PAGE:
We join a lot of other tourists to take a cable car ride down the mountain to a base camp in the valley.
At the bottom we find an old tree that has been ravaged by the passage of time and the effects of man. Even now it stands juxtaposed against a distant peak, with the shackles of man still hanging around it.
Another short bus ride takes us to the entrance of the 10 mile nature gallery. This valley is lush and features a walking trail and a small railway that takes you on a scenic journey past mountain streams and craggy cliffs. We board a small train that runs about 2 miles on valley floor next to a walking trail. We decided to take the train after a day of walking and some tired feet. The view from the train windows is spectacular. Our train ride ends at the beginning of another section of the walking trail along the beautiful nature gallery. This section of the gallery features some unique walking stones that test your balance and coordination.
Some trail workers are gathering stones and mud. They were working on extending the mountain trail farther down the valley floor. Those pans they carry on their shoulders are heavy and you can see it in their faces. Numerous bridges cross the mountain stream on the valley floor. They offer a chance to rest tired feet and take in all the beauty of this place. These mountain streams are cold and clear and teaming with tiny fish.
One path through the trees on the valley floor of Zhang Jia Jie looks as though it is floating above the ground. The planks are actually molded concrete stained and textured to look like wood. The heavy rope that holds up a walking bridge across the Zhang Jia Jie valley floor was woven by hand. The rope reminds us that we are all connected by the fibers of life. Many locals believe that the mountain streams here are magical and they often toss coins in for good luck.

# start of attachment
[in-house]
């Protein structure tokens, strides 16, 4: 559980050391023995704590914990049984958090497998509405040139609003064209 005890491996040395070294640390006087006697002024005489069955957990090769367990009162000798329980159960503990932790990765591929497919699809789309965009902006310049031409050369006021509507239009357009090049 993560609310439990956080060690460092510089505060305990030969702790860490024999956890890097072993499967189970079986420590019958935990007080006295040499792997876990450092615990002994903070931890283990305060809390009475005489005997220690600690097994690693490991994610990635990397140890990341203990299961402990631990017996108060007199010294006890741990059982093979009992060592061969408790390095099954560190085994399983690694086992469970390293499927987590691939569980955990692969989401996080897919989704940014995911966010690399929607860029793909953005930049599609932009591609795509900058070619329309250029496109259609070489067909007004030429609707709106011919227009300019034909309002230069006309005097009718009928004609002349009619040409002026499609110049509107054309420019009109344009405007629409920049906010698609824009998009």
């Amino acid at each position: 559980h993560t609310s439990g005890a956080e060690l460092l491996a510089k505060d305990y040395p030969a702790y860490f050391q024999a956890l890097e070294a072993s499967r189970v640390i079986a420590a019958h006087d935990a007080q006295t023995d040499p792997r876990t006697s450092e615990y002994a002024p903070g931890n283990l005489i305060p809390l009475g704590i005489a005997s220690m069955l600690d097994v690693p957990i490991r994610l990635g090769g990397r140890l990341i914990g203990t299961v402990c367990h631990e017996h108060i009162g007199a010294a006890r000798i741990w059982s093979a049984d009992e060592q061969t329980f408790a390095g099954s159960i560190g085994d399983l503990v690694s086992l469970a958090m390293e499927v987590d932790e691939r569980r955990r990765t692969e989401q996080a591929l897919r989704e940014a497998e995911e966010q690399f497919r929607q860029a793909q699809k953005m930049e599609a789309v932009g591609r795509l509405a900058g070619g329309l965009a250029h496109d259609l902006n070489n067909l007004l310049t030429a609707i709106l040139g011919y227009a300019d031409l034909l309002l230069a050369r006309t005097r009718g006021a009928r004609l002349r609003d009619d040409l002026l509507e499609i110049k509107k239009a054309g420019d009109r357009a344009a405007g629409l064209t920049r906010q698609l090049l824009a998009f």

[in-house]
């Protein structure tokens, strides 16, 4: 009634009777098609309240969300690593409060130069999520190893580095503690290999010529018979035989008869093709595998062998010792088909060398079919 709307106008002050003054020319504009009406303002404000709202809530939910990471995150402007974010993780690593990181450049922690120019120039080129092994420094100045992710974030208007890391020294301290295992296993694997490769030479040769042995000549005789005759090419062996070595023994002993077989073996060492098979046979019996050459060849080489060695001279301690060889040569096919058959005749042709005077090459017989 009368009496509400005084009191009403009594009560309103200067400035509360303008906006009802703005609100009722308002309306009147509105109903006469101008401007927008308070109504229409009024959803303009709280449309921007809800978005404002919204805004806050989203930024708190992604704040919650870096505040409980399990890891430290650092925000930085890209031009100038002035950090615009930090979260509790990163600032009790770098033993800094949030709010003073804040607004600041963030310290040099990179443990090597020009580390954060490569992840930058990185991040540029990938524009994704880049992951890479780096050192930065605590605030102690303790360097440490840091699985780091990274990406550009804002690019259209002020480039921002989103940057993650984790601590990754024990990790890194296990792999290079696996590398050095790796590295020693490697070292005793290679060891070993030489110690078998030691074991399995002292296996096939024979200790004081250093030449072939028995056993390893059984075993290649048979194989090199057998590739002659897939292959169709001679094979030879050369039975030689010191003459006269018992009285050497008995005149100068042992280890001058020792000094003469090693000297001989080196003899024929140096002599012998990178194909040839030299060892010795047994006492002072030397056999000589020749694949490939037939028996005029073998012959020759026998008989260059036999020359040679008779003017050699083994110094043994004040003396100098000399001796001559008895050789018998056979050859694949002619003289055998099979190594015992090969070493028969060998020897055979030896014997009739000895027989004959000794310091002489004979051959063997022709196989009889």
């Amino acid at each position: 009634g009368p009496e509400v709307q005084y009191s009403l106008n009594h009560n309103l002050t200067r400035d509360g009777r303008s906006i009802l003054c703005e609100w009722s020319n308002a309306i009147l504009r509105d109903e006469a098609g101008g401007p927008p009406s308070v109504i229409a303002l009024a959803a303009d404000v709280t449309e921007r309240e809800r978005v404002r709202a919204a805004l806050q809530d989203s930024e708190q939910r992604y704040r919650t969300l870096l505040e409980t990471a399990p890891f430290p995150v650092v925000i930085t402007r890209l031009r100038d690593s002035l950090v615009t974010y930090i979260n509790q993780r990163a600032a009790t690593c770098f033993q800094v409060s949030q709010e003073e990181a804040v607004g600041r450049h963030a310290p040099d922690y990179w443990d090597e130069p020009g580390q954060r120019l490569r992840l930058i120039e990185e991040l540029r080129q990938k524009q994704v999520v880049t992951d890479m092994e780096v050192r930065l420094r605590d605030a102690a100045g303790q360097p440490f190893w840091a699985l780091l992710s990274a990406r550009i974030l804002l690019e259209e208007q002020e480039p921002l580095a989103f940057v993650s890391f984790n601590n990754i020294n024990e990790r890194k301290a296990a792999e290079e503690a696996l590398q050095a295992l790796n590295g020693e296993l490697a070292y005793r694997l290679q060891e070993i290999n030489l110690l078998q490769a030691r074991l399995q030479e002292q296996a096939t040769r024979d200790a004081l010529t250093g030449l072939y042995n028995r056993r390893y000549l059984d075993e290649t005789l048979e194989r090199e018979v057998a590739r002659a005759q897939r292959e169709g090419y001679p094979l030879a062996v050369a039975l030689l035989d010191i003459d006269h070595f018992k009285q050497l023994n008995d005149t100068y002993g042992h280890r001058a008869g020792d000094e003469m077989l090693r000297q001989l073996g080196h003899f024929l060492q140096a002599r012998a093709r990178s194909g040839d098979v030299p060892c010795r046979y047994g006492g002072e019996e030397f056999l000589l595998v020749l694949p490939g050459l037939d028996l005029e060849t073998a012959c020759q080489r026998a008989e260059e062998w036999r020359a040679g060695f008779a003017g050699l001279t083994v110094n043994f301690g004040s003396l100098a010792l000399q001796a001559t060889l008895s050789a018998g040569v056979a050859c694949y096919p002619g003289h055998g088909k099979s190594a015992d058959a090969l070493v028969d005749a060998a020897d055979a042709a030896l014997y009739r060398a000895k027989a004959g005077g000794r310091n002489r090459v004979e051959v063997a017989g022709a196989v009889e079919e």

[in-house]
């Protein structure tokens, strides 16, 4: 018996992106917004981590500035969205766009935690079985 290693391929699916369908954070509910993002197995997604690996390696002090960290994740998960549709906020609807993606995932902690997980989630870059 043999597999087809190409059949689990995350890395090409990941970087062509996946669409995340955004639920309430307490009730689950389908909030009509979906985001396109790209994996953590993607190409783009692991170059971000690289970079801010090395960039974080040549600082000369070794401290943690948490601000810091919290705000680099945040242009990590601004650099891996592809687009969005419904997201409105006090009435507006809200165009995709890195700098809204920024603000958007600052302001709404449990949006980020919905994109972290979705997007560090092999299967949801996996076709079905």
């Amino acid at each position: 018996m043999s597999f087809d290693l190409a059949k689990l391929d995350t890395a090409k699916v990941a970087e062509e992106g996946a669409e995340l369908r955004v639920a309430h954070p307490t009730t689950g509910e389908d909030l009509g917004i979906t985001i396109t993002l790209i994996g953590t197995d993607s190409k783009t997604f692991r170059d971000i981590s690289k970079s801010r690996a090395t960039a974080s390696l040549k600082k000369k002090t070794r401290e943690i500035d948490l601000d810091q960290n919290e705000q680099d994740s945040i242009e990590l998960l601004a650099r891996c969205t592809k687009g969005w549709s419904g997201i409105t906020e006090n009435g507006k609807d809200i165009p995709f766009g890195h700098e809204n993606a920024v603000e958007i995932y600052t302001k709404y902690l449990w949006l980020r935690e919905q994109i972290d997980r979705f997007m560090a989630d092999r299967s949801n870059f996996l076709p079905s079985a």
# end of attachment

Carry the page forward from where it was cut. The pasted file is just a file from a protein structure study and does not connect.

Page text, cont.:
The rock formations of Zhang Jia Jie are so interesting to look at close up. They were formed by the cooling and cracking apart of molten lava millions of years ago.
Apparently according to the signs there are wild monkeys here, but we never saw any.
Along the trail is this marker stone and a small spring where you can drink the water of immortality. Legend has it that if you drink this water you will have increased longevity.
We come upon some workers building some sort of conveyor from the stream up to the trail.
A sign warns us that it’s time for some more interesting and unique trail stones ahead. This trail section has walking stones that resemble giant sized Chinese coins. A section of trail at Zhang Jia Jie branches into two paths, and then returns to one. You have a choice: take the normal path, or take the experimental path. By experimental I mean you can discover your skill level at maneuvering obstacles and walking on posts. There are bouncing bridges, posts, obstacles, and more along the experimental path. We had much fun trying our skill at it.
After our mountain hike, It’s time for a little shopping and my wife is searching for an authentic Zhang Jia Jie rucksack that she can use to carry water and other snacks on the trail.
We see a large stone marker that provides a brief introduction to the history of Zhang Jia Jie.
We take a cable car up to another high peak in the park called Xianshan Huangshizhai. At the top, an enormous stone marker proclaims this area as a fairyland. The natural beauty of this spot was certainly magical. On the top of Huangshizhai this great foggy cathedral of trees makes this mountain the most magical mountain of all of Zhang Jia Jie. When we were there, even though there were many others around us, all we could hear was the silence of the trees.
Our visit to Zhang Jia Jie is at an end. We will never forget the natural beauty and the awesome majesty of this special place in China.